There is one really nice thing about having a blog whose readership consists mainly of car insurance spambots:  I don’t have to feel guilty when I don’t post anything for a while.  I had started a series on programmability, but I managed to get sidetracked by the inevitable runup to Cisco Live that consumes Cisco TME’s, and so that thread got a bit neglected.

Meanwhile, an old article by the great Ivan Pepelnjak got me out of post-CL recuperation and back onto the blog.  Ivan’s article talks about how vendor lock-in is inevitable.  Thank you, Ivan.  Allow me to go further, and write a paean in praise of vendor lock-in.  Now this might seem predicable given that I work at Cisco, and previously worked at Juniper.  Of course, lock-in is very good for the vendor who gets the lock.  However, I also spent many years in IT, and also worked at a partner, and I can say from experience that I prefer to manage single vendor networks.  At least, as single vendor as is possible in a modern network.  Two stories will help to illustrate this.

In my first full-fledged network engineer job, I managed the network for a large metropolitan newspaper (back when such a thing existed.)  The previous network team had installed a bunch of Foundry gear.  They also had a fair amount of Cisco.  It was all first generation, and the network was totally unstable.  Foundry actually had some decent hardware, but their early focus was IP.  We were running a typical 1990’s multi-protocol network, with AppleTalk, IPX, SNA, and a few other things thrown in.  The AppleTalk/IPX stack on the Foundry was particularly bad, and when it interacted with Cisco devices we had a real mess.

We ended up tossing the Foundry and going 100% Cisco.  We managed to stabilize the network, and now we were dealing with a single vendor instead of two.  This made support and maintenance contract management far easier.

Second story:  When I worked for the partner, I had to do a complete retrofit of the network for a small school district.  They had a ton of old HP, and were upgrading their PBX to a Cisco VoIP solution.  This was in the late 2000’s.  I did the data network, and my partner did the voice setup.  The customer didn’t have enough money to replace all their switches, so a couple of classrooms were left with HP.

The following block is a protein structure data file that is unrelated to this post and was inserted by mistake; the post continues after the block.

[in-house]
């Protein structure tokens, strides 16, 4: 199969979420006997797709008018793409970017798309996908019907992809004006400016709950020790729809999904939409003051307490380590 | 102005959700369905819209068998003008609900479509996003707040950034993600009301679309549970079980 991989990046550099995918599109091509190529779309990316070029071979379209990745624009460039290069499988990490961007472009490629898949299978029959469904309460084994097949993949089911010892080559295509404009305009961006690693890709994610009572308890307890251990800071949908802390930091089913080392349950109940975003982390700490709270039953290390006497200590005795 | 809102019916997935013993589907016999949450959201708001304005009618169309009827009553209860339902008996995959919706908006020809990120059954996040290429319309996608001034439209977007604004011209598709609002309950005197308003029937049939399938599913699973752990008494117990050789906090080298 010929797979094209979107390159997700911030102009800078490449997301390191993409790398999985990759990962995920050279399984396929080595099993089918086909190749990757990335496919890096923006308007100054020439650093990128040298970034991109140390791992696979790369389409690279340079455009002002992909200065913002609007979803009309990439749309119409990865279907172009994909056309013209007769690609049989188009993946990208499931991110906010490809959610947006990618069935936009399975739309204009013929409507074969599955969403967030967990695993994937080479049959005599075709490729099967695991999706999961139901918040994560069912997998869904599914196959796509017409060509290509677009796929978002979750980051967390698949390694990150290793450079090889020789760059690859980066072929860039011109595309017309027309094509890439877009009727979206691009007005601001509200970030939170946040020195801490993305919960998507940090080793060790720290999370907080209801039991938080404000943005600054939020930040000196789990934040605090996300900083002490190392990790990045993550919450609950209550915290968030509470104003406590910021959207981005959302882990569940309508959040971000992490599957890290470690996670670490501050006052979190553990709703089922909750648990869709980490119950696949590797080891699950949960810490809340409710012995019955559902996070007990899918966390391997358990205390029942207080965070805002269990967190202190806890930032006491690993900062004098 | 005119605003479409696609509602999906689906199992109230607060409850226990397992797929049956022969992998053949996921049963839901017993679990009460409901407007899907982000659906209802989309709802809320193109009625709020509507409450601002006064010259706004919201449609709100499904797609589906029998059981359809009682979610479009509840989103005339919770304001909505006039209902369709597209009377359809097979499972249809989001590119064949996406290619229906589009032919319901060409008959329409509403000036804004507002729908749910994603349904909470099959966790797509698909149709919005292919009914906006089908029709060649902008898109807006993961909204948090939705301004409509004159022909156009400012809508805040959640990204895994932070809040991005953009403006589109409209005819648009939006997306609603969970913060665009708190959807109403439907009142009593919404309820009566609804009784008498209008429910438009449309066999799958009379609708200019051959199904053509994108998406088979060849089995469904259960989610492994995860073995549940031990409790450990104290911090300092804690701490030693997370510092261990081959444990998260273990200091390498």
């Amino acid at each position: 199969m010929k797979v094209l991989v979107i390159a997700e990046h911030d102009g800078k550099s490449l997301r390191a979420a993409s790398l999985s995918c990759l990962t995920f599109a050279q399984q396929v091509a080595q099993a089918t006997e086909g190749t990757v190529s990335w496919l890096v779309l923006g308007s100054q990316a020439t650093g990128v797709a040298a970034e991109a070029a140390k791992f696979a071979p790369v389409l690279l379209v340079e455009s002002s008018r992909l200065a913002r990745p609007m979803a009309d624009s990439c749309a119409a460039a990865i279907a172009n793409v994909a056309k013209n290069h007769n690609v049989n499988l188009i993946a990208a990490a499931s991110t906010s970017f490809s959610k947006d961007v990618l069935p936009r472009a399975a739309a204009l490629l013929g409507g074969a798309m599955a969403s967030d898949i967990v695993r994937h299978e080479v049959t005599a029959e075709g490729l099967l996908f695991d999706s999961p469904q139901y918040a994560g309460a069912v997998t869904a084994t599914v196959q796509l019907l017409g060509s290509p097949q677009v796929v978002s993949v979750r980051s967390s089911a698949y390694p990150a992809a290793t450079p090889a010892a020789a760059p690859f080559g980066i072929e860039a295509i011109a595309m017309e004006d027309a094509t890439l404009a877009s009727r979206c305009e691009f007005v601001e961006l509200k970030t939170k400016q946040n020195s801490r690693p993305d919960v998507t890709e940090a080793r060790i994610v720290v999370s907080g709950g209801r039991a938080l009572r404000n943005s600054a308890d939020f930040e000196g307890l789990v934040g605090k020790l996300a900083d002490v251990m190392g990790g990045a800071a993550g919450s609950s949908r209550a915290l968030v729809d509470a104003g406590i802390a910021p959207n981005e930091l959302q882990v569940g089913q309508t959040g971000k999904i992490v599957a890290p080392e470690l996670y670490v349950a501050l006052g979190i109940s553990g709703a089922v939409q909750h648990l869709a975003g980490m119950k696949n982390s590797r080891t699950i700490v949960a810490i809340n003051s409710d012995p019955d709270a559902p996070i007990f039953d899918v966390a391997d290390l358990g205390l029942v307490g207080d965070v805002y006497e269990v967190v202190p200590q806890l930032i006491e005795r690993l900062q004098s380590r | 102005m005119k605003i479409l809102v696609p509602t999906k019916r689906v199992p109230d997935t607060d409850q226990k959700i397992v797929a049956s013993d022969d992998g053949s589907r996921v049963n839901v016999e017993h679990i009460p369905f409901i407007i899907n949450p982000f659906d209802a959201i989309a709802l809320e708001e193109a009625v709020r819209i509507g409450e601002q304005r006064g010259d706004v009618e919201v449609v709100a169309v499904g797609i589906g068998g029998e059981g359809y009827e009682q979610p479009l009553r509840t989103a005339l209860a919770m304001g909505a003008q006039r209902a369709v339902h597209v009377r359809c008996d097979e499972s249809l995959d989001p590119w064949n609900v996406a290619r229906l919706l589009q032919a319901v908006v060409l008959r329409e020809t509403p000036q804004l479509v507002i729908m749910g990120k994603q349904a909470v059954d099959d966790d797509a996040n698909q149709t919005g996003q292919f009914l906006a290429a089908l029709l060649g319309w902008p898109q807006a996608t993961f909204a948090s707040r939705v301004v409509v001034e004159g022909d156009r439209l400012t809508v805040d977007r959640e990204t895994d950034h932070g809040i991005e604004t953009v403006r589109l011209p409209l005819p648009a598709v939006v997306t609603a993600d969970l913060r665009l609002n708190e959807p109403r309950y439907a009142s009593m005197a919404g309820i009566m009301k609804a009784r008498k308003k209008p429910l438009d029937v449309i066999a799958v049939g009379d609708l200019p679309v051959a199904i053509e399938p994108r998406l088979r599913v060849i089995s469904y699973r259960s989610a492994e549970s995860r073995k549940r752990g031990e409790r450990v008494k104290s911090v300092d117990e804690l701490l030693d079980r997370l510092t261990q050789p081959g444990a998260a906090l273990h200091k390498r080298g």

Well, guess what.  In all the Cisco-based rooms, I plugged in the phones and they came up fine.  The computers hanging off the internal phone switch port also came up fine, on the correct data VLAN.  But on the classrooms with the HP switches, I spent hours trying to get the phones and switches working together.

There is a point here which is obvious, but needs restating.  If Cisco makes the switches, the routers, the firewalls, and the phones, the chances of them all working together is much higher than if several vendors are in the mix.  Even with Cisco’s internal BU structure, it is far easier to call a meeting with different departments within a company than to fix problems that occur between vendors.  Working on Software Defined-Access, I learned very quickly how well we can pull together a team from different product groups, since our product involves switching (my BU), ISE, wireless, and APIC-EM.

As I mentioned above, the other advantage is easier management of the non-technical side of things.  Managing support contracts, and simply having one throat to choke when things go wrong are big advantages of a single-vendor environment.

All this being said, from a programmability perspective we are committed to open standards.  We realize that many customers want a multi-vendor environment and tools like OpenConfig with which to manage it.  Despite Cisco’s reputation, we’re here to make our customers happy and not force them into anything.  From my point of view, however, if I ever go back to managing a network I hope it is a single-vendor network and not a Fraken-network.

Meanwhile, if you’d like to hear my podcast with Ivan, click here.